Beyoncé and Jay Z will bring their On the Run Tour to Toronto on July 9. Just what are they on the run from? Our guess is having to attend Kanye West and Kim Kardashian’s wedding. In the news: the summer of roadwork is about to begin, longer commute times in the GTA have an impact on the quality of life in the province, an insane bidding war erupts over a north Toronto fixer-upper, and Greg Sorbara is York University’s new chancellor.
Yesterday, the Public Works and Infrastructure Committee revealed the major road work projects that the city will
suffer through undertake this summer. In total, $215 million will be spent on road, bridge, and expressway improvements, while another $60 million is to be spent on sewer and water main projects. CBC News has a handy map that details priority roadwork, including 22 major road resurfacing projects across the city, as well as three upgrade projects on the Gardiner Expressway. Gardiner improvements include a deck replacement on the elevated part of the Gardiner that runs from the CNE to Grand Magazine Street, and rehab work on three bridges between the Humber River and Park Lawn Avenue. Be warned and plan to self-medicate appropriately, because all of the Gardiner projects will require lane closures. Suddenly, the war on the car has taken on a whole new context.
The upcoming tidal wave of roadwork does not bode well for the well-being of Torontonians, if a new report is any indicator. The first Ontario report that looks at quality of life in the province based on indicators in the Canadian Index of Wellbeing reveals that longer commute times—especially within the Toronto area—contribute to the chronic time pressure felt by Ontarians. The report, created by the University of Waterloo for the Ontario Trillium Foundation, says that by 2010, 20.5 per cent of Ontarians aged 20 to 64 felt high levels of time pressure, up from 16.4 per cent in 1994. Although work schedules have evolved to become more flexible, the study reveals that commute times rose by an average 12 per cent between 1994 and 2010, which translates to 27 additional commuting hours each working year. Predictably, Toronto residents have the longest commute times in the province. The provincial average was 47 minutes per day, but Torontonians face 65.6 minutes on average.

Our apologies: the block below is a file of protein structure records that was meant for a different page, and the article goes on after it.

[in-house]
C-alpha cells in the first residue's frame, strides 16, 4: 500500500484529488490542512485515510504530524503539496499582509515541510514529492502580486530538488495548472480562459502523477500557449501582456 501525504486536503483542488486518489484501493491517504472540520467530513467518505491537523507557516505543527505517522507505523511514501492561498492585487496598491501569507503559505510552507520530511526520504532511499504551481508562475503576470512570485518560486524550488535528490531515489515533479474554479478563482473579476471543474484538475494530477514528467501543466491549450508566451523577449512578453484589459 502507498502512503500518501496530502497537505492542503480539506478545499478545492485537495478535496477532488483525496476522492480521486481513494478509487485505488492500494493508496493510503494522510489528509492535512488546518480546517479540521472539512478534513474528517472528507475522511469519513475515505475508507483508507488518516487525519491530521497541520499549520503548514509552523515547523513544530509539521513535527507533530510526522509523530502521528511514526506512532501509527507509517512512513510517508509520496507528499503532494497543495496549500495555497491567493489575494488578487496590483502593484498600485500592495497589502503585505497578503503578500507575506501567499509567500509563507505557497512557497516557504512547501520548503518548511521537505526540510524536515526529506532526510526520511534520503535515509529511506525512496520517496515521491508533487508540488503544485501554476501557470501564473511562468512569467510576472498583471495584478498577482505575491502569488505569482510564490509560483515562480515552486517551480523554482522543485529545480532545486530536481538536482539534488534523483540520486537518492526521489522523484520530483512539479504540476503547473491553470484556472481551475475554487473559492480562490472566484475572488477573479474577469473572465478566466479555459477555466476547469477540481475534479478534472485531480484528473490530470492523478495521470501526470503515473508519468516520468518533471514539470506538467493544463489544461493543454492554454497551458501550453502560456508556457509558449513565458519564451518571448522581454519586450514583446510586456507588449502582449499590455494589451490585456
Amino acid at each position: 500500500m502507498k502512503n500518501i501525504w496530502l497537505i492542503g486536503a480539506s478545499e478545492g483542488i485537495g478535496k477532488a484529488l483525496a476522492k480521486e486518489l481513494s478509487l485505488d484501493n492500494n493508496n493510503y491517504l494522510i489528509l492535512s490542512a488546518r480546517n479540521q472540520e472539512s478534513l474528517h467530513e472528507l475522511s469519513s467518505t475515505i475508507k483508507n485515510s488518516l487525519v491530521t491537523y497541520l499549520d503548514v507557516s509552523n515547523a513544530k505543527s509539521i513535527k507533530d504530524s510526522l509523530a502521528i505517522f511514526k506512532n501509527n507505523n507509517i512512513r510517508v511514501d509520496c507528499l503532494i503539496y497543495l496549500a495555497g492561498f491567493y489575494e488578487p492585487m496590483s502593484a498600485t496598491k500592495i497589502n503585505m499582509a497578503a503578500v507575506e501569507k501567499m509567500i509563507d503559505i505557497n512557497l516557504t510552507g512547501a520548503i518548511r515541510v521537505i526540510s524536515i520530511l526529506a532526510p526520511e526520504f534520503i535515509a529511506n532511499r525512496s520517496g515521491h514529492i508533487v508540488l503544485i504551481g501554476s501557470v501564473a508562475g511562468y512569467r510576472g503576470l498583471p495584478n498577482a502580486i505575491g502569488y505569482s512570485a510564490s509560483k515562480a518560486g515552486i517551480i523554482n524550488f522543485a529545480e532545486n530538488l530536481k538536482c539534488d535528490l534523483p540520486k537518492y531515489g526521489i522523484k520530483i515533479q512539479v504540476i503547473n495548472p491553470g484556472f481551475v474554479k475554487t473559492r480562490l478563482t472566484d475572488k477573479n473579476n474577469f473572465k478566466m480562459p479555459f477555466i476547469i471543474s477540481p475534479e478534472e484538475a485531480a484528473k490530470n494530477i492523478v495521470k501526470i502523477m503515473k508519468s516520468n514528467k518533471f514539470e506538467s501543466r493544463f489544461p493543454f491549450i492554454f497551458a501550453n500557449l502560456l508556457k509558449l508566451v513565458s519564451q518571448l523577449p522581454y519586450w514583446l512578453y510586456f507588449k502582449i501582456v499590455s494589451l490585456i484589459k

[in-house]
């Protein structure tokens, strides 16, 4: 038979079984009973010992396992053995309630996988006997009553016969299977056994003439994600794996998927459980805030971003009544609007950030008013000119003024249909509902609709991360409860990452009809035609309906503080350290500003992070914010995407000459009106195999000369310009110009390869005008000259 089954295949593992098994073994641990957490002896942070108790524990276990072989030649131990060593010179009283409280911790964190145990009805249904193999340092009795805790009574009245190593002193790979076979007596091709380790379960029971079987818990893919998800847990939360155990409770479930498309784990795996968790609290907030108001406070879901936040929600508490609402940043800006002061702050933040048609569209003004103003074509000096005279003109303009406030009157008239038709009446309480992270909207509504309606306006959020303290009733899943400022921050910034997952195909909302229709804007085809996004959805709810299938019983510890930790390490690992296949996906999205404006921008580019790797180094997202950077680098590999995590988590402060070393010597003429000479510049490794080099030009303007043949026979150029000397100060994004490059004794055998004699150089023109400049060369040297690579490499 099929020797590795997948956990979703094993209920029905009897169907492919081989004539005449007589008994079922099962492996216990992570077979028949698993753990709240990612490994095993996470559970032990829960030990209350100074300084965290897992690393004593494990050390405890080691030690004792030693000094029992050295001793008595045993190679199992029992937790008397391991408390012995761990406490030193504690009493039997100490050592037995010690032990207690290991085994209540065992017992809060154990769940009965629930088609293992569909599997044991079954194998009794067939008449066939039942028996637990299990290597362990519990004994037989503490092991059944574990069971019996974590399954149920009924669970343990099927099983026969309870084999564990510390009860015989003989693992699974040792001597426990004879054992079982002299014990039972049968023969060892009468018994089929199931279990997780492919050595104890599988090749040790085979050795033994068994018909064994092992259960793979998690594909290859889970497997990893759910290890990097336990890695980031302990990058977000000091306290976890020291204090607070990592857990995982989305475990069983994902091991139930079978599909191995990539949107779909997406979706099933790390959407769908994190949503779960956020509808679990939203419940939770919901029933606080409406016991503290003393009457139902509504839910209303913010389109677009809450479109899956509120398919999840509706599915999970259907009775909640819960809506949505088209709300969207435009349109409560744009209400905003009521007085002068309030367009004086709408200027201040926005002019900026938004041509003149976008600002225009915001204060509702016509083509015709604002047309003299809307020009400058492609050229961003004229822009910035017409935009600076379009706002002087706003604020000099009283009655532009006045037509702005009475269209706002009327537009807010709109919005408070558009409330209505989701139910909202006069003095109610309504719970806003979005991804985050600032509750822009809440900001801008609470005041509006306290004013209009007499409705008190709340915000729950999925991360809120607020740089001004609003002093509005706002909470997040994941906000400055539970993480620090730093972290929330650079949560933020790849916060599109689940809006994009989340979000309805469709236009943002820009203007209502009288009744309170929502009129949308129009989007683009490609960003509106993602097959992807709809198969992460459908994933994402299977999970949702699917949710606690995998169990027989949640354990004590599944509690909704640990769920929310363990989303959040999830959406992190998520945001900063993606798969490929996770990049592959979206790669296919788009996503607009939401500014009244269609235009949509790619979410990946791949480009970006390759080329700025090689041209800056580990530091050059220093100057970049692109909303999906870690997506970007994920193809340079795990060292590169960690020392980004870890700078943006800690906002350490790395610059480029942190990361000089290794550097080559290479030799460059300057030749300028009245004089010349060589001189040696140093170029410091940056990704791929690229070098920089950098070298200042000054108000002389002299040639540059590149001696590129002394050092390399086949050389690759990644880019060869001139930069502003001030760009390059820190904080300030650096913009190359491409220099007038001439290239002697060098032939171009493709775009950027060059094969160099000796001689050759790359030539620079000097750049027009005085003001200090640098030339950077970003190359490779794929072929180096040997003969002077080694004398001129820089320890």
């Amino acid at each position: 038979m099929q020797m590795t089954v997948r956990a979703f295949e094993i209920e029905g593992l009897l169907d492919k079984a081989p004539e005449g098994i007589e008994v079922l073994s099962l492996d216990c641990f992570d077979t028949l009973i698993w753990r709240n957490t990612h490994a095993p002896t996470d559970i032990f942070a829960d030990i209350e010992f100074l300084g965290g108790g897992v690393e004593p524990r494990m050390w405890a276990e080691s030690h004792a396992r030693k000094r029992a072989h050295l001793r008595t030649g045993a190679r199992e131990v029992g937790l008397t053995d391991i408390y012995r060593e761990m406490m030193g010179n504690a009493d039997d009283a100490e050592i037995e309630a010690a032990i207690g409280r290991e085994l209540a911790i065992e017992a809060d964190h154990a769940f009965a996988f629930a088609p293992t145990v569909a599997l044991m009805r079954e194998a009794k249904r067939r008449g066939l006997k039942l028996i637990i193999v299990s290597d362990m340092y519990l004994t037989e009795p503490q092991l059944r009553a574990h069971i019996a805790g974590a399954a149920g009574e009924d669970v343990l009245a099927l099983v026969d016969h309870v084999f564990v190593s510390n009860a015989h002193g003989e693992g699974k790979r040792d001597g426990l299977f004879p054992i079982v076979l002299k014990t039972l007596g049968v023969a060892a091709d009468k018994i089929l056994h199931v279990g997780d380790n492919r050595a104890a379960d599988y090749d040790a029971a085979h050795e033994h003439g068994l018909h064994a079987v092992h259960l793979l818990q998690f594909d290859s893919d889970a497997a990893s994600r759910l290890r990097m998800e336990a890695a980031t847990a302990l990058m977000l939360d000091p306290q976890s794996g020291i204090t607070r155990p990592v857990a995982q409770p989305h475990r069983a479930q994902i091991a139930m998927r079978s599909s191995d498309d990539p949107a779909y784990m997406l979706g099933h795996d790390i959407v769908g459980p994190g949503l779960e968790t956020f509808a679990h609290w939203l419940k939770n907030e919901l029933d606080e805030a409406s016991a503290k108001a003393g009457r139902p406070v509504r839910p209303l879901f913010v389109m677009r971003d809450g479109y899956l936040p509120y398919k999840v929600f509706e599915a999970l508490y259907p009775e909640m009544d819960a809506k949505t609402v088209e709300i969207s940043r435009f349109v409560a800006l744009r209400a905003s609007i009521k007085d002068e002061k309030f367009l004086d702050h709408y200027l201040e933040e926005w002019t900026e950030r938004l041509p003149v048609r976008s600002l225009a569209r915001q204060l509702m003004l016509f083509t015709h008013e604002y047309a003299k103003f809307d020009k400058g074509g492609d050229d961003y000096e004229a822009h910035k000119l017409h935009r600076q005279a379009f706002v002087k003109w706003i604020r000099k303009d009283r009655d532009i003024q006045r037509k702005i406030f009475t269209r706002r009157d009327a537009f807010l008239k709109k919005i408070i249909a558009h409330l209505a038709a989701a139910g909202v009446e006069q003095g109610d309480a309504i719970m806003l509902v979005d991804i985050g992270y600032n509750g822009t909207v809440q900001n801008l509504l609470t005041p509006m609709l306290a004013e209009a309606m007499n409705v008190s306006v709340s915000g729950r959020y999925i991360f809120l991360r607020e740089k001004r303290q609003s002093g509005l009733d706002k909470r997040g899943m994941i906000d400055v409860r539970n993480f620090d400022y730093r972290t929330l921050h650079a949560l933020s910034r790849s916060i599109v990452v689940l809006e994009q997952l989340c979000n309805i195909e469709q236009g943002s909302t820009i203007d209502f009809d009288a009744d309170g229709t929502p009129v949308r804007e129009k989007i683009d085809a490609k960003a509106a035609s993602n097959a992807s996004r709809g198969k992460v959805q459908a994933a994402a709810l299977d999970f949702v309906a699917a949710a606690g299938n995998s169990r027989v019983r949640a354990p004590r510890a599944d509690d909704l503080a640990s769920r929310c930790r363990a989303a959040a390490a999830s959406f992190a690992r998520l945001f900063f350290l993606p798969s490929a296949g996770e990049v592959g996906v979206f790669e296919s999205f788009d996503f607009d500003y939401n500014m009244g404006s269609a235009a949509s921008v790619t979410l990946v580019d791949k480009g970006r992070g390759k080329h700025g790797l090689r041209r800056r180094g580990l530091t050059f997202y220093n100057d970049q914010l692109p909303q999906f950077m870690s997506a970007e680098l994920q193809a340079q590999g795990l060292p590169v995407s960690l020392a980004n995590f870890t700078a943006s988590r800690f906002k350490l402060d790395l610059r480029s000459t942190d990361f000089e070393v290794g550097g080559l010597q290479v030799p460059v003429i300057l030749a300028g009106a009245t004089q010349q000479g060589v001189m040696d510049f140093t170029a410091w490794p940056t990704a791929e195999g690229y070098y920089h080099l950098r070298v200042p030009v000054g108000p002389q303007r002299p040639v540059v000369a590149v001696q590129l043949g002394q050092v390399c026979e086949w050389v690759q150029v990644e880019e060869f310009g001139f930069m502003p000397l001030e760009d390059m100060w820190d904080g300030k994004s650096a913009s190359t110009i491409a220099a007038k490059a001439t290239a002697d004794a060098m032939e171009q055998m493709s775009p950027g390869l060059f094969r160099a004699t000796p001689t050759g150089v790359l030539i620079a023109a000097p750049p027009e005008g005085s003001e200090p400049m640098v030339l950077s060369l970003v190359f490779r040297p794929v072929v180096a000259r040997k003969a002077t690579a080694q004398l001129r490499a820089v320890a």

While bidding wars are nothing new to the Toronto real estate market, the intense battle for a five-bedroom home in the Yonge and Lawrence area is like nothing many real estate agents have ever seen. The fixer-upper was listed at a mere $699,000 and ultimately sold for $1.37 million, after receiving 72 offers. Listing agent Bradley Hutton purposely listed the home at least $400,000 under market value for the area as a strategy to create a buzz over the property, and clearly it worked. More than a thousand people toured the home, and over 80 per cent of the offers received exceeded the $1-million mark to begin with. While sellers had anticipated a price of $1.1 million for the home, a spring market characterized by intense demand and a record shortage of listings helped push the sale well over the anticipated price. Toronto realtor David Flemming was critical of the sale, saying that a mix of uninformed buyers and agents lacking the experience to understand fair market value contributed to the ballooning price of a home that the listing agent admits requires approximately $300,000 in renovations.
Finally, York University has named former Liberal MPP and provincial finance minister Greg Sorbara its new chancellor. Sorbara, who completed both his undergraduate and law degrees at York, also holds an honorary doctorate of laws from the university. He will begin his fancy new job in June.